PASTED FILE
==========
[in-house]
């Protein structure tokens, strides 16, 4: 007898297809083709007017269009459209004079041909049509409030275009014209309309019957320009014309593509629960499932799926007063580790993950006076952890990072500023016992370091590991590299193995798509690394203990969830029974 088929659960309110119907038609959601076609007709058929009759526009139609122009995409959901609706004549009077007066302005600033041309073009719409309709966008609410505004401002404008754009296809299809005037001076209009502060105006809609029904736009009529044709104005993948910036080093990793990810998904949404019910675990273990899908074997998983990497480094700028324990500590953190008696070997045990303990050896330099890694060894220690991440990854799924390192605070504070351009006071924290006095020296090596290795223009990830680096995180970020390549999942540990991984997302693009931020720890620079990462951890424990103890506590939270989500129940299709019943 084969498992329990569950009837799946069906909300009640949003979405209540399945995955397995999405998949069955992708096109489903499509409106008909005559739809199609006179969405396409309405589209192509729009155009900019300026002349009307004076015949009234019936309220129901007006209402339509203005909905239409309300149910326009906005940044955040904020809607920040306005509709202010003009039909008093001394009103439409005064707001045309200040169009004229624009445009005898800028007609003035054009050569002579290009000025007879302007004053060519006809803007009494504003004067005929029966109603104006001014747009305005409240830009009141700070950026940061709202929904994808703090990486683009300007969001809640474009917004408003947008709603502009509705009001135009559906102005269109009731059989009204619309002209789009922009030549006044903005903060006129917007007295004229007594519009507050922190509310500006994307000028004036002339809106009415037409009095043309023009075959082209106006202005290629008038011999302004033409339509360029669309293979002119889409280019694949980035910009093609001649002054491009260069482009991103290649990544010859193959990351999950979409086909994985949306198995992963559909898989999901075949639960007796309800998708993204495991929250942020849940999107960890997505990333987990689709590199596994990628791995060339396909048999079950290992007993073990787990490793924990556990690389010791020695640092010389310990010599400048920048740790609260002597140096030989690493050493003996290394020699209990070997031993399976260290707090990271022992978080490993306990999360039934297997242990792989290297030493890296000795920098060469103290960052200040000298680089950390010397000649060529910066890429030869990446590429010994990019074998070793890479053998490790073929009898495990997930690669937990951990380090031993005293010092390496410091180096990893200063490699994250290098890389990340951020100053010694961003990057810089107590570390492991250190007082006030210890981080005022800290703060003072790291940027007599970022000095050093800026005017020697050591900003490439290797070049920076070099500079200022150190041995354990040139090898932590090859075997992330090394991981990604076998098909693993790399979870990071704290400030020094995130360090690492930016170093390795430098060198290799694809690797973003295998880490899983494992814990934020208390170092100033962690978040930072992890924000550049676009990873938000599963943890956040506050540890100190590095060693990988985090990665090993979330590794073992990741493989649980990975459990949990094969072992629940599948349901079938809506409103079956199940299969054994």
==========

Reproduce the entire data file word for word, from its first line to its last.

[in-house]
């Protein structure tokens, strides 16, 4: 007898297809083709007017269009459209004079041909049509409030275009014209309309019957320009014309593509629960499932799926007063580790993950006076952890990072500023016992370091590991590299193995798509690394203990969830029974 088929659960309110119907038609959601076609007709058929009759526009139609122009995409959901609706004549009077007066302005600033041309073009719409309709966008609410505004401002404008754009296809299809005037001076209009502060105006809609029904736009009529044709104005993948910036080093990793990810998904949404019910675990273990899908074997998983990497480094700028324990500590953190008696070997045990303990050896330099890694060894220690991440990854799924390192605070504070351009006071924290006095020296090596290795223009990830680096995180970020390549999942540990991984997302693009931020720890620079990462951890424990103890506590939270989500129940299709019943 084969498992329990569950009837799946069906909300009640949003979405209540399945995955397995999405998949069955992708096109489903499509409106008909005559739809199609006179969405396409309405589209192509729009155009900019300026002349009307004076015949009234019936309220129901007006209402339509203005909905239409309300149910326009906005940044955040904020809607920040306005509709202010003009039909008093001394009103439409005064707001045309200040169009004229624009445009005898800028007609003035054009050569002579290009000025007879302007004053060519006809803007009494504003004067005929029966109603104006001014747009305005409240830009009141700070950026940061709202929904994808703090990486683009300007969001809640474009917004408003947008709603502009509705009001135009559906102005269109009731059989009204619309002209789009922009030549006044903005903060006129917007007295004229007594519009507050922190509310500006994307000028004036002339809106009415037409009095043309023009075959082209106006202005290629008038011999302004033409339509360029669309293979002119889409280019694949980035910009093609001649002054491009260069482009991103290649990544010859193959990351999950979409086909994985949306198995992963559909898989999901075949639960007796309800998708993204495991929250942020849940999107960890997505990333987990689709590199596994990628791995060339396909048999079950290992007993073990787990490793924990556990690389010791020695640092010389310990010599400048920048740790609260002597140096030989690493050493003996290394020699209990070997031993399976260290707090990271022992978080490993306990999360039934297997242990792989290297030493890296000795920098060469103290960052200040000298680089950390010397000649060529910066890429030869990446590429010994990019074998070793890479053998490790073929009898495990997930690669937990951990380090031993005293010092390496410091180096990893200063490699994250290098890389990340951020100053010694961003990057810089107590570390492991250190007082006030210890981080005022800290703060003072790291940027007599970022000095050093800026005017020697050591900003490439290797070049920076070099500079200022150190041995354990040139090898932590090859075997992330090394991981990604076998098909693993790399979870990071704290400030020094995130360090690492930016170093390795430098060198290799694809690797973003295998880490899983494992814990934020208390170092100033962690978040930072992890924000550049676009990873938000599963943890956040506050540890100190590095060693990988985090990665090993979330590794073992990741493989649980990975459990949990094969072992629940599948349901079938809506409103079956199940299969054994």